Actually, I suspect that it does matter. As the book as artifact comes under closer scrutiny by historians, students, and scholars of literary criticism, an understanding of just how its component parts came together should provide greater insight into its overall material functionality. An appreciation for the basic production methods of bookmaking allows for the recognition and acknowledgement of anomalies when they appear. Similarly, research may yield odd disparities and unlikely occurrences among the textual explanations of, say, a particular printing methodology that the scholar can feel more confident in questioning if he or she has a solid baseline of practical knowledge. Curious references to unlikely production scenarios not only prompt caution with regard to the immediate source, but suggest the need to query other production-based statements the writer may be making.

    Hands-on knowledge can be useful in iconographic study as well. A nineteenth century advertisement for Hoestetter’s Stomach Bitters has had a home for some time among my slides of women printers. In the foreground, a row of women are sitting on low stools at small platen presses, their backs to the viewer. Behind them, a row of men are standing, likewise turned, in front of a bank of type cabinets. From this evidence it is reasonable to assume that the seated women feed the platen presses but perform no other tasks requiring movement such as inking, lifting the forms in and out of the bed, or even removing the stacks of printed paper to the bindery, while working in this mixed-gender environment. In another image from the same time period, a single woman is shown standing at a large treadle-powered platen press. The image is on a poster advertising the Women’s Co-operative Printing Union in San Francisco. That the woman is standing is indicative of a much more interactive relationship with the machine than that of the women in the stomach bitters ad. This woman is actually a printer, with control over the same facets of the operation that the first women lacked. The researcher without first-hand printing experience might notice and comment on the disparity of these postures, but might not link the two postures to separate practical working methods and might not undertake, say, a census of employees in the print shop to determine who might be performing other work there.

    Granted, iconography can be misleading. Many ads for early typesetting machinery show elegantly dressed young women sitting daintily at various Rube Goldberg-style contraptions which, according to the makers, will finally allow type to be set mechanically. More than one of these machines resembles more a home pipe organ than a piece of useable typesetting equipment. The misleading information in these ads, however, is the appearance of women as the operators. In fact, the ads suggest not that women would be operating these machines – an unlikely occurrence at that time in the face of the powerful typographers’ unions – but that the machines are so easy to operate even a woman can do it.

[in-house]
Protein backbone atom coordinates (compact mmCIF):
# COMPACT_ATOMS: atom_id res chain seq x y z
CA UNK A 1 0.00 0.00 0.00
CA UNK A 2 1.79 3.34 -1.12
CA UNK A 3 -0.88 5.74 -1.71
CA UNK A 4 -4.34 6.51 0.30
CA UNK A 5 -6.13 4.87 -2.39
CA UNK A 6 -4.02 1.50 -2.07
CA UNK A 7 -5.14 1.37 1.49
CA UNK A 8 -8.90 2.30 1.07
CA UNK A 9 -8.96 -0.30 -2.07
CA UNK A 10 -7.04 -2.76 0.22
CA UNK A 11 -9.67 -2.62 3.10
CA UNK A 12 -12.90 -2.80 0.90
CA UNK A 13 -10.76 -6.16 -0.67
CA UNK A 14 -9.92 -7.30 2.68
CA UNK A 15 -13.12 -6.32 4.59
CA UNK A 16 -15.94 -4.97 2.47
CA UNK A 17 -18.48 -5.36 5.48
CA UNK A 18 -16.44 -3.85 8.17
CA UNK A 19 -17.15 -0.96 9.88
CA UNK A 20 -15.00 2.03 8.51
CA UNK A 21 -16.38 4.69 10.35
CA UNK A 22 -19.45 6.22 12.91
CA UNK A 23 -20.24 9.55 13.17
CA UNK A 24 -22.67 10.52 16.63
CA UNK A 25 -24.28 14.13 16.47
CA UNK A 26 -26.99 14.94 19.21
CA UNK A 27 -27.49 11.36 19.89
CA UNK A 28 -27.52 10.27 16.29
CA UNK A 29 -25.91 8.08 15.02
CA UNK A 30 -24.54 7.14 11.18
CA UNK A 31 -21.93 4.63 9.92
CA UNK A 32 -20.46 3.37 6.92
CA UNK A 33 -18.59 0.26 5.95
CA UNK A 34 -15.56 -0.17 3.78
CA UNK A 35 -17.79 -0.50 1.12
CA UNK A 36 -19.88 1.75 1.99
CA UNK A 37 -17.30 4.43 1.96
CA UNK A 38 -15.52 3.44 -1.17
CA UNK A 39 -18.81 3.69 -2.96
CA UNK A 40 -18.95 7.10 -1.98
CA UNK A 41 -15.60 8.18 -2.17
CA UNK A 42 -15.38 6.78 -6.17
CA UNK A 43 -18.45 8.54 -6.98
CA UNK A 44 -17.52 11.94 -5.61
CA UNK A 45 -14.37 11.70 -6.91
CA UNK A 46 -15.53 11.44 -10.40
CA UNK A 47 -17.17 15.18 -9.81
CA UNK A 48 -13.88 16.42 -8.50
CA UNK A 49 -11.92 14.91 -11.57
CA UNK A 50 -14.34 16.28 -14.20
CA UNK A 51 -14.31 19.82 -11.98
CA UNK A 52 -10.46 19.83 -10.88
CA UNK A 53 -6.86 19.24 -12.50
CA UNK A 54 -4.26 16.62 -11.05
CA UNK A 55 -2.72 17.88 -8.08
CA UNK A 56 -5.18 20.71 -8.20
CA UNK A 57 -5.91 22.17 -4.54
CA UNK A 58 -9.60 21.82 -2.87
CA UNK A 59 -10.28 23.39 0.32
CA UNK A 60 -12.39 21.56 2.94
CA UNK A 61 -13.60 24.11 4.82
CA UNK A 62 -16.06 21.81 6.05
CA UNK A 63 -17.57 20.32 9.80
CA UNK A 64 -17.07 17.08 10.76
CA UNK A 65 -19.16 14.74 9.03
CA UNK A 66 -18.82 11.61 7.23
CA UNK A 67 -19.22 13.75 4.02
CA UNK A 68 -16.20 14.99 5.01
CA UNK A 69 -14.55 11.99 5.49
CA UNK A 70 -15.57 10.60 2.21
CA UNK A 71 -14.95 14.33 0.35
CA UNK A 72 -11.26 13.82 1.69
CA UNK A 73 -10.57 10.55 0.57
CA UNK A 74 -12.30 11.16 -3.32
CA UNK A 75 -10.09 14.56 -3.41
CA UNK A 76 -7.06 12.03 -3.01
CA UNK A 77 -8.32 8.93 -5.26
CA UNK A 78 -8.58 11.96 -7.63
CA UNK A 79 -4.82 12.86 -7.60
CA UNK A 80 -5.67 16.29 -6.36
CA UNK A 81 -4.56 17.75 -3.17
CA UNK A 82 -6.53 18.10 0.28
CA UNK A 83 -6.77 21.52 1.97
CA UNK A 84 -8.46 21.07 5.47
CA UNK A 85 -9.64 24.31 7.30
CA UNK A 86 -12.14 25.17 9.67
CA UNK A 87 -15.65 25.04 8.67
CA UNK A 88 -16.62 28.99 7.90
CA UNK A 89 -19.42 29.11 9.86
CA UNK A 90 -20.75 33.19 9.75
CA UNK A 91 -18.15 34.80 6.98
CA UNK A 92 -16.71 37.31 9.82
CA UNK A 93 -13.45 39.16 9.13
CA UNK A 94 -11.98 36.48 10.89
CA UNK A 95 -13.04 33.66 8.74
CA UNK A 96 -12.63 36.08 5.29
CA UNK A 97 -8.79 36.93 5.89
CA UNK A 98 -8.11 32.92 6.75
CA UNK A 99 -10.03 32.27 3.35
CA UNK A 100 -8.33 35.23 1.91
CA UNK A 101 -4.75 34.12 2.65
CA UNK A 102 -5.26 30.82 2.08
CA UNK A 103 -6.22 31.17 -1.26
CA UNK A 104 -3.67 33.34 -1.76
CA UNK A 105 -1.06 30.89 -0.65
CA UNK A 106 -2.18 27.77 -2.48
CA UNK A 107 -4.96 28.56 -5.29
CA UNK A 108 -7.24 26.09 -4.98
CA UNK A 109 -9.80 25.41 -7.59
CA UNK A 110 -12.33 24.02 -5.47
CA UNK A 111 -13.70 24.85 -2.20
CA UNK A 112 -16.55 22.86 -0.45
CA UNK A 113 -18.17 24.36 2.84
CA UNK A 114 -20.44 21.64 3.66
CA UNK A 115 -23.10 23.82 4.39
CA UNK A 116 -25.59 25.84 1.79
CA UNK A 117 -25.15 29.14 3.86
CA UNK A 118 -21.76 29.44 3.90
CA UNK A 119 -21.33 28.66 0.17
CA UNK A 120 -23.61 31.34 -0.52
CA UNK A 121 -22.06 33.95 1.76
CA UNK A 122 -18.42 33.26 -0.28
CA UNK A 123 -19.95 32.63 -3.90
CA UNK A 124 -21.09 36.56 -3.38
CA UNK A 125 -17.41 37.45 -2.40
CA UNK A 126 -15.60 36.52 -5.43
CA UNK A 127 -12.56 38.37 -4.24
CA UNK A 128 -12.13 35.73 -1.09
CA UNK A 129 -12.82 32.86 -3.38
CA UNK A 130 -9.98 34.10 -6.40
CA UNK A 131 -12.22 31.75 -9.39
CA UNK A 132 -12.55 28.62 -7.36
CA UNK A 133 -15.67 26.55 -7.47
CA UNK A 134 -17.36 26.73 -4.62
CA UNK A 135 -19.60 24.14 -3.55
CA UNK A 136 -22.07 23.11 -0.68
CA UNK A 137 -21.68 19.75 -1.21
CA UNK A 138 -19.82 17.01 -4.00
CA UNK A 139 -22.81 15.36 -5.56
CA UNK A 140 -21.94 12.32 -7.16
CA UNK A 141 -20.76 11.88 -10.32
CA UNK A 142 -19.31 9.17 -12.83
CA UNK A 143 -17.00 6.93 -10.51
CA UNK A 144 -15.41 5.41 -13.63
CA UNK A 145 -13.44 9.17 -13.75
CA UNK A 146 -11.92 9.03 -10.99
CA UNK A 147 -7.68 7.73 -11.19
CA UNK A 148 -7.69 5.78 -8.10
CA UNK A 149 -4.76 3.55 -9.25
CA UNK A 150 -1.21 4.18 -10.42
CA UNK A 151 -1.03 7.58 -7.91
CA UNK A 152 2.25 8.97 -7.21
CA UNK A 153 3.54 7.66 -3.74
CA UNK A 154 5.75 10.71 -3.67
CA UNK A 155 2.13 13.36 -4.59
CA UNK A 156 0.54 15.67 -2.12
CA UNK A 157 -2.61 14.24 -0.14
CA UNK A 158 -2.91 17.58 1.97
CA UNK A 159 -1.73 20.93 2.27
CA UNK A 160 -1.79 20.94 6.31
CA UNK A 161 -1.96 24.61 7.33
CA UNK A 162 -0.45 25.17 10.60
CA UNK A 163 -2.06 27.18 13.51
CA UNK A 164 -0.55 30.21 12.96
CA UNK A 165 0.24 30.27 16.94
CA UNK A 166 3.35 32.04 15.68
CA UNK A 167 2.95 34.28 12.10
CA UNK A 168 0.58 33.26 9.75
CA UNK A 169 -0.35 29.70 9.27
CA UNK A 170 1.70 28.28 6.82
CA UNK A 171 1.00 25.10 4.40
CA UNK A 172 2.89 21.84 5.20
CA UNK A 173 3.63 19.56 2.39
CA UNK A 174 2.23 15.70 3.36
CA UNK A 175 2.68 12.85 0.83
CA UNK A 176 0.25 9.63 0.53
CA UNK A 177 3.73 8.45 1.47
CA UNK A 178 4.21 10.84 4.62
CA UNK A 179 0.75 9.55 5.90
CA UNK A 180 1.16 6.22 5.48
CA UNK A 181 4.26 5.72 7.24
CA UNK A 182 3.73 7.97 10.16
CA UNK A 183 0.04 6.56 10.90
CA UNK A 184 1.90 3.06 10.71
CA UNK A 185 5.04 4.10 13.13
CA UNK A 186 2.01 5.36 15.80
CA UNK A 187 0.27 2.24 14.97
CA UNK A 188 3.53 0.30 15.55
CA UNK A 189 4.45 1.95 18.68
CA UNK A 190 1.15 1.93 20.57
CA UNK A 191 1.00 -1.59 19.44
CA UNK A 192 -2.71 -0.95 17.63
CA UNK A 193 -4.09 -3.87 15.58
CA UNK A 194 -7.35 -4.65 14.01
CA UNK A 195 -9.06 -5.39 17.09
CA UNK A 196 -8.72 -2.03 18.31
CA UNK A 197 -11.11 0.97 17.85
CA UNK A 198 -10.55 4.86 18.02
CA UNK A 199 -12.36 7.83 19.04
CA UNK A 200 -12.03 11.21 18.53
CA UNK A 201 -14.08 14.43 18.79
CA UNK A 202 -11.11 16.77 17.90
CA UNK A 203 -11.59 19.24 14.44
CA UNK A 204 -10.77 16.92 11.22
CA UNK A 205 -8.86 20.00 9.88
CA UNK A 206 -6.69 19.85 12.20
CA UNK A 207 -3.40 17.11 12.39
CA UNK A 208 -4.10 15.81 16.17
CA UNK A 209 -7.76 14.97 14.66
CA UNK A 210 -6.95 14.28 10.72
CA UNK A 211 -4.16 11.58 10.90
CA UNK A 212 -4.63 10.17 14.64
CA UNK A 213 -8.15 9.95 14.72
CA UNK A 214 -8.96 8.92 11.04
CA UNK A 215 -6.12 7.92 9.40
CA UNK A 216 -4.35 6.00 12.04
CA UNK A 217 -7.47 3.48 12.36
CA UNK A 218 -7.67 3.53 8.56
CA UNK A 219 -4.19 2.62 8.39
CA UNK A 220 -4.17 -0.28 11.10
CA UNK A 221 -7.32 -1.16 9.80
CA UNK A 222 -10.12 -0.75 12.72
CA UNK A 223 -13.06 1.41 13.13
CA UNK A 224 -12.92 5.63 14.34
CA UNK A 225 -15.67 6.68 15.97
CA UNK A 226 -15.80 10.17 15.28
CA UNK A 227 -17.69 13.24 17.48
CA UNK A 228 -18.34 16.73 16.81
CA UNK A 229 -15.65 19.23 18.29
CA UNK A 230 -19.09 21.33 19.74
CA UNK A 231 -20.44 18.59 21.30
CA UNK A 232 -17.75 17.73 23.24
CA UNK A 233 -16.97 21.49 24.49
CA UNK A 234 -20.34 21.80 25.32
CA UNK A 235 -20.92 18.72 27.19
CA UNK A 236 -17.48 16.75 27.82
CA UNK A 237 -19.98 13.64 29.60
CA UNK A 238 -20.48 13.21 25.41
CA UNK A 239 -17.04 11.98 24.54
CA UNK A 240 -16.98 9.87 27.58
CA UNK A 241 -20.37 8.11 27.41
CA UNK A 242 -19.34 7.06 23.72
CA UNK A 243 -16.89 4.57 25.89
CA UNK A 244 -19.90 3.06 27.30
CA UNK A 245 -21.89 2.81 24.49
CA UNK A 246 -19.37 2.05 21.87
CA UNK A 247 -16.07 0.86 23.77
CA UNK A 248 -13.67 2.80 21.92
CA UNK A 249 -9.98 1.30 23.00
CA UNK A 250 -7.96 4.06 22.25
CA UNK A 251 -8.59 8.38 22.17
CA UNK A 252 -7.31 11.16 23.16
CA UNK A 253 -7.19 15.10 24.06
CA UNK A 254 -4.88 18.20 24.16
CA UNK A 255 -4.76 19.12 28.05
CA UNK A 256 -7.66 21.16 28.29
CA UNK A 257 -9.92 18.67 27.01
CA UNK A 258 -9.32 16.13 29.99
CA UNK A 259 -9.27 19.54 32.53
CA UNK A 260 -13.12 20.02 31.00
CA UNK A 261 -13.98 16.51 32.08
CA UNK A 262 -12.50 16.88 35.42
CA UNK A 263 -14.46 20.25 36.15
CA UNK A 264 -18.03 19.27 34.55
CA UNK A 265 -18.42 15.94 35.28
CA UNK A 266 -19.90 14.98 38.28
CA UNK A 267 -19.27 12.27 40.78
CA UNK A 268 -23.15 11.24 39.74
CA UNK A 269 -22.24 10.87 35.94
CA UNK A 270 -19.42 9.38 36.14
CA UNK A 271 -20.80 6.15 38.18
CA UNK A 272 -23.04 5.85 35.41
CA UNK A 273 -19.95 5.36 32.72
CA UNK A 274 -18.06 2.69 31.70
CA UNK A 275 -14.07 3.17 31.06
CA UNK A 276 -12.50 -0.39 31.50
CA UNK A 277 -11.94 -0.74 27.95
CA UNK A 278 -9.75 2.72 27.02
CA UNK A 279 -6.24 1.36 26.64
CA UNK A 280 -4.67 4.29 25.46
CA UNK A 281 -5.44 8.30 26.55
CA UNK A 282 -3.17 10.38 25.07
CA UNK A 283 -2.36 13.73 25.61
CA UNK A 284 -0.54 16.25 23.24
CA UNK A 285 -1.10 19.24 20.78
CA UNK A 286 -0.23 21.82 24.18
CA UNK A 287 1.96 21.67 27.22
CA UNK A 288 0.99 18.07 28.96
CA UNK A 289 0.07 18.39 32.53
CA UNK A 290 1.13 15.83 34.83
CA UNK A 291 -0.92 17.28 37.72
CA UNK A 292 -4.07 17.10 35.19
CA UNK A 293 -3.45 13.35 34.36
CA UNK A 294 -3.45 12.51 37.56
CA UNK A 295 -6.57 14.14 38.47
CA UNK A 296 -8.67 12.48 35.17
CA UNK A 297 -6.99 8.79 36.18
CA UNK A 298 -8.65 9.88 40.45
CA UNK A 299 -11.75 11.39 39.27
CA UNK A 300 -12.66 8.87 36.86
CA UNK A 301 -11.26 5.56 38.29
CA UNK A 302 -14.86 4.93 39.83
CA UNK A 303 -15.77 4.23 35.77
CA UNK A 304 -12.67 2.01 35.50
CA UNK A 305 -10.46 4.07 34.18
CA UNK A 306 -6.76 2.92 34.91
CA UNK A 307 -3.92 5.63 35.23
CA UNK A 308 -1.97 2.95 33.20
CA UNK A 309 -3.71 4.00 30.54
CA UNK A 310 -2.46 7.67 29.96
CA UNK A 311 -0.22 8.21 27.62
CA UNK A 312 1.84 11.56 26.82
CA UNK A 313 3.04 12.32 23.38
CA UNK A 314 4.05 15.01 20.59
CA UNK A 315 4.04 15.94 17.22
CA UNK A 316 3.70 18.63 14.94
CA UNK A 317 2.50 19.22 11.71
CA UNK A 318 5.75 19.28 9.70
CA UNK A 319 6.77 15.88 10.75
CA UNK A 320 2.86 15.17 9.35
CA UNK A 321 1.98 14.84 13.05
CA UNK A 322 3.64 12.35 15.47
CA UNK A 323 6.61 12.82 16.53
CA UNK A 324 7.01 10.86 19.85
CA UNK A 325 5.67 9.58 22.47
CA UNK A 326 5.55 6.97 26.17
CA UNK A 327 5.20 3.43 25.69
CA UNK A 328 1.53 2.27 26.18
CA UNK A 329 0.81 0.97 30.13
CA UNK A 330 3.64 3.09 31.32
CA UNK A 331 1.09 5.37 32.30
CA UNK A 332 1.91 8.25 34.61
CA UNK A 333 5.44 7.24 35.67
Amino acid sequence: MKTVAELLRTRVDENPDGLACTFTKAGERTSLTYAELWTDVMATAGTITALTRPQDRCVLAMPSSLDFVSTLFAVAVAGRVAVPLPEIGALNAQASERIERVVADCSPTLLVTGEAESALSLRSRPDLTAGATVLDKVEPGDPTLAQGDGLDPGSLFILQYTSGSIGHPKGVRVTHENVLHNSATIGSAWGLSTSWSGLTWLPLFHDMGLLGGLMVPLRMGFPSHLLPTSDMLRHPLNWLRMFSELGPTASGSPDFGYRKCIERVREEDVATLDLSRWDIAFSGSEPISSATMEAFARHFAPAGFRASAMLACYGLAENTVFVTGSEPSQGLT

Mining the books themselves for their artifactual evidence is, for the maker of books, an essential component of research. The idea that microfilm or a digital surrogate could substitute for the hands-on knowledge of the artifact itself is not workable. For non-contemporary books, I want to know the condition of the type or plate from which the book was printed, the depth and evenness of the impression, the heft and opacity of the paper, the production method of any images, the quality of the binding materials and whether the book is in its original binding or, if not, when it might have been rebound. Articulating the rationale for the often crude productions of the American Colonial period, appreciating the high level of mechanical reproduction in the nineteenth century, and evaluating the reliance on hand-work in the machine-age printing of the Bauhaus are acts which the book scholar can undertake, of course, but are actions which become more viscerally understandable in the wake of actually having undertaken them.

    I am not suggesting that any scholar whose interest lies within the materiality of the book would not comprehend and appreciate the same aspects of the book without practical training, nor am I suggesting that every scholar with an interest in incorporating artifactual aspects of the book into his or her research should do hands-on training. On the other hand, it wouldn’t hurt. Bibliographic presses connected to library schools, now largely made redundant, recognized the value of practice coupled with theory. Acknowledging the need to understand process as part of the scholarly training could lead, at the very least, to discussions between the scholar and the person with hands-on experience.


    Kathleen Walkup is Professor Emerita at Mills College, where she taught studio, history, and theory classes in book art for 40 years. Her course What We Printed: The history of women & printing will be offered through California Rare Book School in July 2023. She is a founding director of College Book Art Association.

  • 01 Dec 2022 12:00 AM | Susan Viguers (Administrator)

    When did text become content? Using the idea of transition in book art as a presented viewpoint, one way to examine this transition is by looking at both the vocabulary of bookmaking and the language/s used in the books themselves. If we choose one set of terms, text and content, we can consider one point in time when the vocabulary of bookmaking moved from discussing the historically correct text-and-illustration axis toward referring to the various aspects of the book – words, pictures, materials, form – as its content.